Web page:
WASHINGTON – Former President Donald Trump is selling the lease on his Pennsylvania Avenue hotel that became a political landmark and center of power during his presidency.
Democrats claim it was a symbol of questionable ethics, constitutional and legal violations. They have moved to prevent future presidents from profiting from leases of government property.
Rep. Dina Titus, D-Nev., who led an investigation into the Trump hotel, built in the Old Post Office, has filed a bill so that “no future president can benefit from this kind of agreement ever again.”
“The Trump hotel in Washington, D.C. has always presented a clear conflict of interest,” said Titus, chairwoman of the House transportation and infrastructure subcommittee on public buildings.
Titus is one of several Democratic lawmakers, as well as attorneys general in Maryland and the District of Columbia, who questioned the federal government lease with The Trump Organization. Despite congressional calls to divest from the family business that operated the downtown hotel, Trump refused to do so. He is now expected to profit from the sale of the lease at an estimated $375 million.
Federal court challenges were filed during the past five years over the lease. Trump, through his lawyers in court hearings and legal filings, denied any wrongdoing.
Bill bans presidential leases
The General Services Administration, the government agency which arranged the lease, never took action to revoke or revise the agreement despite numerous congressional, state and federal requests. The legislation that Titus filed would prohibit similar deals in the future by the agency, which entered into the lease in 2013, years before Trump was elected president.
Once Trump took office, he refused to divest from the family business, and touted the central luxury location as a center for business and political activity. The Presidential Inaugural Committee spent $1 million on ballrooms, hotel rooms and other space in 2017. Legal filings in Washington, D.C. claim the committee overpaid for hospitality services.
More questionable was expenditures by foreign dignitaries and their entourages who stayed at the high-priced hotel while they were in the nation’s capital to discuss matters with the Trump administration and federal departments and agencies.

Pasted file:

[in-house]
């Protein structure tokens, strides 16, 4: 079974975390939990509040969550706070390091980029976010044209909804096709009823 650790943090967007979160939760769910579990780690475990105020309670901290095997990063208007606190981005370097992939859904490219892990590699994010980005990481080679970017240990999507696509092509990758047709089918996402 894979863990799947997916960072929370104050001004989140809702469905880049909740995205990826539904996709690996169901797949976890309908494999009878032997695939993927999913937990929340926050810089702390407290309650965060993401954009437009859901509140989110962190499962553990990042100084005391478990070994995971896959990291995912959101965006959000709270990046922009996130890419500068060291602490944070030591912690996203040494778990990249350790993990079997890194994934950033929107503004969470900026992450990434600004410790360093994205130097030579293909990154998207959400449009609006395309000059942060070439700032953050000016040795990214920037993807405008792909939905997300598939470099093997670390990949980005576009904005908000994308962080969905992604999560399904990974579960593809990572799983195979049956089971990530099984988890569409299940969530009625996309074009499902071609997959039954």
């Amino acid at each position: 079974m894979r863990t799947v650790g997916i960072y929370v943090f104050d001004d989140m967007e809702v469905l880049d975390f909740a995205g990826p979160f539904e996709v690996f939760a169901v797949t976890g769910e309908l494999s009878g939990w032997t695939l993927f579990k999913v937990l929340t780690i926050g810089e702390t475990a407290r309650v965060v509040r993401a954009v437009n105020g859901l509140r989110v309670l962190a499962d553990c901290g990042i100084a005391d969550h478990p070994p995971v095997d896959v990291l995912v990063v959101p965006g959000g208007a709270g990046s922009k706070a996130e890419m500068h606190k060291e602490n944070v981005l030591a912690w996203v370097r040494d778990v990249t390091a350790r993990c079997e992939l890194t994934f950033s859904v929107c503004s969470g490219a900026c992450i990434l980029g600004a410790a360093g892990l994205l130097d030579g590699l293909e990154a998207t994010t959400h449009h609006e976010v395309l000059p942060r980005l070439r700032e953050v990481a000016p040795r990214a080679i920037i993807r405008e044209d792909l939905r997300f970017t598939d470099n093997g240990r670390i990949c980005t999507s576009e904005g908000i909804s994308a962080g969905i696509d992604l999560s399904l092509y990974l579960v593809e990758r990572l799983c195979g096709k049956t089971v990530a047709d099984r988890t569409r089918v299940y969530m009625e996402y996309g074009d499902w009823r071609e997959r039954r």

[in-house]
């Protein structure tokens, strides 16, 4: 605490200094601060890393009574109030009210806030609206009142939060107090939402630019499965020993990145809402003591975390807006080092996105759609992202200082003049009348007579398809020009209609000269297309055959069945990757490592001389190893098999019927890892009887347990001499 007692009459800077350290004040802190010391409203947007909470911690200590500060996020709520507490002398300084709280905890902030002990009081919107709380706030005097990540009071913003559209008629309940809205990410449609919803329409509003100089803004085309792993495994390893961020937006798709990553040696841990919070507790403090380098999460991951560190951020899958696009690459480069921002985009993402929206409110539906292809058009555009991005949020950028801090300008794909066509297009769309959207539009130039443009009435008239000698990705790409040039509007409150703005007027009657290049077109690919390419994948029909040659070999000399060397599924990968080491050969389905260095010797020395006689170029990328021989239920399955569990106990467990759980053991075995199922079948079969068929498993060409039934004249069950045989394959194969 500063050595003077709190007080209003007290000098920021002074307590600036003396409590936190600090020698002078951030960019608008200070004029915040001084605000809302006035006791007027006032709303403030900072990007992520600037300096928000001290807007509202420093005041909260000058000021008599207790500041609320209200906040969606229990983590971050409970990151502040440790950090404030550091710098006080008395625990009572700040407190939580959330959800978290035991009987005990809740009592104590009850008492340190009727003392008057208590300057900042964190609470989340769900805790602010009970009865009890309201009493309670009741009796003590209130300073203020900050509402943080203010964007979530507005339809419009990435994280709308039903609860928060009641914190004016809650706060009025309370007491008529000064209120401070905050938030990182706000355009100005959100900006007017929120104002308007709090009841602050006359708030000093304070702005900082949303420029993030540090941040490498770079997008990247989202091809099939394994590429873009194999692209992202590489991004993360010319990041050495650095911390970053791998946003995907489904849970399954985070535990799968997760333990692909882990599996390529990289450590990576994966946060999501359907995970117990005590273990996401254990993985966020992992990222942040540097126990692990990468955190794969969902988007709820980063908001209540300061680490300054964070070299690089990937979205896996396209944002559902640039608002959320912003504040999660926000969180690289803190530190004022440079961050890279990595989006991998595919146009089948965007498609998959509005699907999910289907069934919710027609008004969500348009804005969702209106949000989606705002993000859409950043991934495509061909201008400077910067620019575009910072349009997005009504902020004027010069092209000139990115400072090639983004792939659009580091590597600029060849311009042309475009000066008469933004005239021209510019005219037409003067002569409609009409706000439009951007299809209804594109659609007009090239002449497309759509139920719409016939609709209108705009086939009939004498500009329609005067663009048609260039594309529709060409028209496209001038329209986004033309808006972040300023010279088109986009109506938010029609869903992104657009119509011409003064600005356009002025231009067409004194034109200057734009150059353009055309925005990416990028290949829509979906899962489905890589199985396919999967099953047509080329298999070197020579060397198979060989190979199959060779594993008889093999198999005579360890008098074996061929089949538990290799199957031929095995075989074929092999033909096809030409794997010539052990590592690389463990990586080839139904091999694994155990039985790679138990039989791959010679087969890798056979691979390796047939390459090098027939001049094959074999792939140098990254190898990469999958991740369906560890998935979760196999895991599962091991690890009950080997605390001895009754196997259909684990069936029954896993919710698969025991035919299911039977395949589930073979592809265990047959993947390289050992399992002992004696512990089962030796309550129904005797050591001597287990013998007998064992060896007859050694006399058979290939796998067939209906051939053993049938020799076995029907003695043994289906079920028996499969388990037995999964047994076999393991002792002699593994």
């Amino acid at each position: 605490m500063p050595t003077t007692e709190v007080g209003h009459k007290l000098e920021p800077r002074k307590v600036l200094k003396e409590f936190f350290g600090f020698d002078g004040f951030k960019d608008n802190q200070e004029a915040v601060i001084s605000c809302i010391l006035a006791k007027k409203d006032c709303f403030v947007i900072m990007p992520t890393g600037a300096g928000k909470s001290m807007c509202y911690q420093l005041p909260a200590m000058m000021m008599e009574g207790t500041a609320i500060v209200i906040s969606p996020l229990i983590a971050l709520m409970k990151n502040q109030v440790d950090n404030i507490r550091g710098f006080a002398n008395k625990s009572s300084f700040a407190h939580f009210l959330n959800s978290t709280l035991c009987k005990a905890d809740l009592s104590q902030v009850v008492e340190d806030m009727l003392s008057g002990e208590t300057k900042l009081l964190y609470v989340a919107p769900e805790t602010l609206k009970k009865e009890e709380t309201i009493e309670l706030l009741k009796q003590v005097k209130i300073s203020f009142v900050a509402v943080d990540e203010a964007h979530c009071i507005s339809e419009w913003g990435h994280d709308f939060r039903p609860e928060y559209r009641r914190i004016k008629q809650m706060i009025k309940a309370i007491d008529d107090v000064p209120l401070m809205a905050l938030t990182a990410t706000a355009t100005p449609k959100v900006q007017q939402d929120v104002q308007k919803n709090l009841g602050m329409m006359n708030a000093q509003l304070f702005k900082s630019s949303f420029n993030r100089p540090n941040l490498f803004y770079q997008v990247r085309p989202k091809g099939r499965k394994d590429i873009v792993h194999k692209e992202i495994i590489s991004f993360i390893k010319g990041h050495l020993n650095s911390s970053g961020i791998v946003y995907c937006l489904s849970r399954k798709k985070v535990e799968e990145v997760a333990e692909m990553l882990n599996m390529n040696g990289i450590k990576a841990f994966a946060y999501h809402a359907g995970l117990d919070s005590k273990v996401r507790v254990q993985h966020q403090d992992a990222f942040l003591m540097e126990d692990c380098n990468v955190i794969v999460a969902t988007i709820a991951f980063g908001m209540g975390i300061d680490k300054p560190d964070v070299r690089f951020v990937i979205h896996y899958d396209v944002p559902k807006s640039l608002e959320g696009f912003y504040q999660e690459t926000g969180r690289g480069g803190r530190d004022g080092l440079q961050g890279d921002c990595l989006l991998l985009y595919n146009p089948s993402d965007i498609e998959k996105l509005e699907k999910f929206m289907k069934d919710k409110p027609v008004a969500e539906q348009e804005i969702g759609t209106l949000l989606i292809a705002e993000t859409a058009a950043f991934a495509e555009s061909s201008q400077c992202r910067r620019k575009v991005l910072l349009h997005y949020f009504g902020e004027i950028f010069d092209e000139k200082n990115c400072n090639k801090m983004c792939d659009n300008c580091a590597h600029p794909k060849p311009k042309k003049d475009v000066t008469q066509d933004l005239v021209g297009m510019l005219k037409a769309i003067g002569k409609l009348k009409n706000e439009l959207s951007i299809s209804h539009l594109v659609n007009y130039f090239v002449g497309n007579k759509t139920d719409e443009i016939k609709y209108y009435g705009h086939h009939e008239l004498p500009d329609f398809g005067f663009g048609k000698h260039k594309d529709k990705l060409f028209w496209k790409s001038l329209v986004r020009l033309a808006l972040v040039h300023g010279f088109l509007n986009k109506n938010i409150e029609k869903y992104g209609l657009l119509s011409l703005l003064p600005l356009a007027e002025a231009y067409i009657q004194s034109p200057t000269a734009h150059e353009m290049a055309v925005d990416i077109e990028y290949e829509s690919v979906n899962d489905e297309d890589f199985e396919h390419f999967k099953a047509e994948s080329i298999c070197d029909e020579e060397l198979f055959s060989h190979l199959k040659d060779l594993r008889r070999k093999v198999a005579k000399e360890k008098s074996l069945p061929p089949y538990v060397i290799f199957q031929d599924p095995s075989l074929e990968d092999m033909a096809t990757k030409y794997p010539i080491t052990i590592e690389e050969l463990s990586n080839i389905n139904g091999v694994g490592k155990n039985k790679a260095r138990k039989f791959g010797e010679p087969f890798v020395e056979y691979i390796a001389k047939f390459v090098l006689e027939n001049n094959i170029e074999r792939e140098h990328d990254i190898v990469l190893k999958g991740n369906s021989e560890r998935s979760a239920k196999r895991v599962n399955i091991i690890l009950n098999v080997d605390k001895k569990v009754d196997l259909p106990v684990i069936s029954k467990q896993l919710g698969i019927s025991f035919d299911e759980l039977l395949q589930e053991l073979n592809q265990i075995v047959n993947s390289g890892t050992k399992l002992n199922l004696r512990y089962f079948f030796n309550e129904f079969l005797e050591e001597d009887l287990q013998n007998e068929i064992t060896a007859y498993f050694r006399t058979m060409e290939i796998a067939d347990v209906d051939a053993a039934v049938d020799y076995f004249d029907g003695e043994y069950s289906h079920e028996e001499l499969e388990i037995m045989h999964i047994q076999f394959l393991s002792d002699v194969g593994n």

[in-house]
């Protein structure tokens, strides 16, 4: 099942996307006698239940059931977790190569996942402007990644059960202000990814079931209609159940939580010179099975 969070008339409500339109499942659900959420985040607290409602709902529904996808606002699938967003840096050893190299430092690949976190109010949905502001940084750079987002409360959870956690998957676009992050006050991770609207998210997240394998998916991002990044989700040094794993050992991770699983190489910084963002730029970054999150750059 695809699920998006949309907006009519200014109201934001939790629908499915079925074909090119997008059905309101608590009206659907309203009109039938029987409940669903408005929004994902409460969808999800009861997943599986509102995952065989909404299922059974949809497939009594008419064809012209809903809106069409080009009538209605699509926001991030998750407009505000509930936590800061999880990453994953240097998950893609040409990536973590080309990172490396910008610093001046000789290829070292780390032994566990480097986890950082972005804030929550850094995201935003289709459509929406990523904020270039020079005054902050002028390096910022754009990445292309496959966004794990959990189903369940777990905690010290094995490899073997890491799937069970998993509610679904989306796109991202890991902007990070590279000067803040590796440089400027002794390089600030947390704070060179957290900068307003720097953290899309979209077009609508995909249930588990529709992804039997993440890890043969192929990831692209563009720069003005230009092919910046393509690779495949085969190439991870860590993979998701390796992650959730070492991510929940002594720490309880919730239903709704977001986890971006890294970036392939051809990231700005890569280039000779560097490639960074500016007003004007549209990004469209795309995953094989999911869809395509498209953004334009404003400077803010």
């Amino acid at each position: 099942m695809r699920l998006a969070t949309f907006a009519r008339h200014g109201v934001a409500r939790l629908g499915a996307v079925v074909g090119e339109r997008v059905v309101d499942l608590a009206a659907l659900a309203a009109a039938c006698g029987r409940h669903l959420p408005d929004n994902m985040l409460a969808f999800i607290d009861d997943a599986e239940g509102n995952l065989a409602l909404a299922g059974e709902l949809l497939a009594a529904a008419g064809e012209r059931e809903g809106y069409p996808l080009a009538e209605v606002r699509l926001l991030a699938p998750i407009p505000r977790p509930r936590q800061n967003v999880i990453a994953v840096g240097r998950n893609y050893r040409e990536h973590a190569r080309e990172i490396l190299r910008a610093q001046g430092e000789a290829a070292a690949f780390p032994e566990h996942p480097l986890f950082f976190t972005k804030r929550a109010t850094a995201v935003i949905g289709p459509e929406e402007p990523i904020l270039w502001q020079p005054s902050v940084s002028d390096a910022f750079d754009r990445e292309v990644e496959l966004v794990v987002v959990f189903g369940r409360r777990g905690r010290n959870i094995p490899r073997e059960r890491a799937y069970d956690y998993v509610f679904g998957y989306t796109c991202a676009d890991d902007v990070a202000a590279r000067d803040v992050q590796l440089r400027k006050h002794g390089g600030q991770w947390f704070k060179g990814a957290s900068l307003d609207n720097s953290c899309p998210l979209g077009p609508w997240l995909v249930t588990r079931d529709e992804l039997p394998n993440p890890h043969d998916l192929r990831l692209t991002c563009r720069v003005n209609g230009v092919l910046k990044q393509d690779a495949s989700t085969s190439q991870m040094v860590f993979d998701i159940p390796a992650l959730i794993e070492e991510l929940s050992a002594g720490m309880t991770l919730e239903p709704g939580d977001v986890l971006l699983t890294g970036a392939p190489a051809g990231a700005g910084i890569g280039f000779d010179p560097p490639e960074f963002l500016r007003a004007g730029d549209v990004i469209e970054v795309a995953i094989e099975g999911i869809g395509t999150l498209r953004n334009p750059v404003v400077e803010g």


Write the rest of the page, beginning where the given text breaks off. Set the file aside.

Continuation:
A House Transportation Committee investigation found foreign government patronage resulted in $355,687 in profits from 2017 to 2019, according to a report released last year.
Transportation Chairman Peter DeFazio, D-Calif., and Titus, launched the investigation following oversight hearings.
The inaugural activity was also the basis for a lawsuit filed by D.C. Attorney General Karl Racine. A settlement was announced by Racine on Twitter this month. The Trump Organization and the inaugural committee will pay D.C. $750,000, he said.
The settlement will also allow the $375 million sale of the lease to move forward with a Miami-based investor group partnering with Hilton. Hilton and CGI Merchant Group announced that the hotel property would become part of the Waldorf Astoria brand.
Improving a neglected building
Eric Trump, executive vice president of the Trump Organization, dismissed critics of the sale and family company profits in a statement to NBC News that noted the family transformed a dilapidated government property into an iconic hotel.
The sale terms of the lease were reviewed and approved by General Services Administration in March, according to documents on the administration’s website.
“Today’s sale is the latest in a long line of questionable deals, conflicts of interest, and constitutional violations involving former President Trump and his Washington, D.C. hotel,” said Rep. Carolyn Maloney, chairwoman of the House Oversight Committee.
That committee also investigated terms of the lease agreement.
Titus, as a subcommittee chair, questioned officials over the past five years and urged revocation of the lease. In filing her bill, she said there is a need for “greater accountability and reform of the outleasing program.”
DeFazio and Titus have accused the government of flagrant mismanagement of the Old Post Office, stonewalling congressional investigations and failing to implement recommendations from the General Services Administration’s inspector general, which also questioned the lease agreement with the president’s company.
“When our government leases out assets, there must be strong and clear guardrails in place to avoid conflicts of interest,” DeFazio said.